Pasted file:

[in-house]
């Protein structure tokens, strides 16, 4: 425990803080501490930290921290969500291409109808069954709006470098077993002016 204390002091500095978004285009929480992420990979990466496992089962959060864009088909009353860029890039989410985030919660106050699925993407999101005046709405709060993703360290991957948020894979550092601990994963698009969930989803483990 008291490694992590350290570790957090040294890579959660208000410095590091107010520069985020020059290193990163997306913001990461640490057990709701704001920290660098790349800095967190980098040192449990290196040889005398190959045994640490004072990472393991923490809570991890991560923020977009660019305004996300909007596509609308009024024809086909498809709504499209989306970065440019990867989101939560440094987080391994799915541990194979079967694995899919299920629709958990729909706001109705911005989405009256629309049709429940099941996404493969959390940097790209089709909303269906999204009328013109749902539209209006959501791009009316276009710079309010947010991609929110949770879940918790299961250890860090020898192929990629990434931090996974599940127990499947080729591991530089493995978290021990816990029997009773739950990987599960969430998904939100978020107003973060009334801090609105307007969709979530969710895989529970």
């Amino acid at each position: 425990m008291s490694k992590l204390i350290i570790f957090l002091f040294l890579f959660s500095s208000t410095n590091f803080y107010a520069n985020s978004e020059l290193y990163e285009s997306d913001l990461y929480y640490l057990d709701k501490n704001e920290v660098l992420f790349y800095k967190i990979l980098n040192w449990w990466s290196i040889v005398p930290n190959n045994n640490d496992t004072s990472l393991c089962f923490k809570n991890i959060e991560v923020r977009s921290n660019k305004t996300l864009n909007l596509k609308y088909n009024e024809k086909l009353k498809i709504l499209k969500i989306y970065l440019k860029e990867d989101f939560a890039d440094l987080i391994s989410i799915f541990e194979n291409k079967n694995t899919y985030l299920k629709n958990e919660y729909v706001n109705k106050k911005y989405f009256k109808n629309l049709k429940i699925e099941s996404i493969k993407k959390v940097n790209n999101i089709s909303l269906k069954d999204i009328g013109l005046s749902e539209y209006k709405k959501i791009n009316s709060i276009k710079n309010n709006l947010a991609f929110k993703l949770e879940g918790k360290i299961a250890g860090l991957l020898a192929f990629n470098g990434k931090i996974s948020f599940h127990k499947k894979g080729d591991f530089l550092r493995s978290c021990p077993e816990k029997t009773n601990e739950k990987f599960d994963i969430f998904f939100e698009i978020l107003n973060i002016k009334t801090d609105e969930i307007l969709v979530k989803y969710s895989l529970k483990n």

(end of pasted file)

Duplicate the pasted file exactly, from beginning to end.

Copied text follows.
[in-house]
């Protein structure tokens, strides 16, 4: 425990803080501490930290921290969500291409109808069954709006470098077993002016 204390002091500095978004285009929480992420990979990466496992089962959060864009088909009353860029890039989410985030919660106050699925993407999101005046709405709060993703360290991957948020894979550092601990994963698009969930989803483990 008291490694992590350290570790957090040294890579959660208000410095590091107010520069985020020059290193990163997306913001990461640490057990709701704001920290660098790349800095967190980098040192449990290196040889005398190959045994640490004072990472393991923490809570991890991560923020977009660019305004996300909007596509609308009024024809086909498809709504499209989306970065440019990867989101939560440094987080391994799915541990194979079967694995899919299920629709958990729909706001109705911005989405009256629309049709429940099941996404493969959390940097790209089709909303269906999204009328013109749902539209209006959501791009009316276009710079309010947010991609929110949770879940918790299961250890860090020898192929990629990434931090996974599940127990499947080729591991530089493995978290021990816990029997009773739950990987599960969430998904939100978020107003973060009334801090609105307007969709979530969710895989529970």
């Amino acid at each position: 425990m008291s490694k992590l204390i350290i570790f957090l002091f040294l890579f959660s500095s208000t410095n590091f803080y107010a520069n985020s978004e020059l290193y990163e285009s997306d913001l990461y929480y640490l057990d709701k501490n704001e920290v660098l992420f790349y800095k967190i990979l980098n040192w449990w990466s290196i040889v005398p930290n190959n045994n640490d496992t004072s990472l393991c089962f923490k809570n991890i959060e991560v923020r977009s921290n660019k305004t996300l864009n909007l596509k609308y088909n009024e024809k086909l009353k498809i709504l499209k969500i989306y970065l440019k860029e990867d989101f939560a890039d440094l987080i391994s989410i799915f541990e194979n291409k079967n694995t899919y985030l299920k629709n958990e919660y729909v706001n109705k106050k911005y989405f009256k109808n629309l049709k429940i699925e099941s996404i493969k993407k959390v940097n790209n999101i089709s909303l269906k069954d999204i009328g013109l005046s749902e539209y209006k709405k959501i791009n009316s709060i276009k710079n309010n709006l947010a991609f929110k993703l949770e879940g918790k360290i299961a250890g860090l991957l020898a192929f990629n470098g990434k931090i996974s948020f599940h127990k499947k894979g080729d591991f530089l550092r493995s978290c021990p077993e816990k029997t009773n601990e739950k990987f599960d994963i969430f998904f939100e698009i978020l107003n973060i002016k009334t801090d609105e969930i307007l969709v979530k989803y969710s895989l529970k483990n």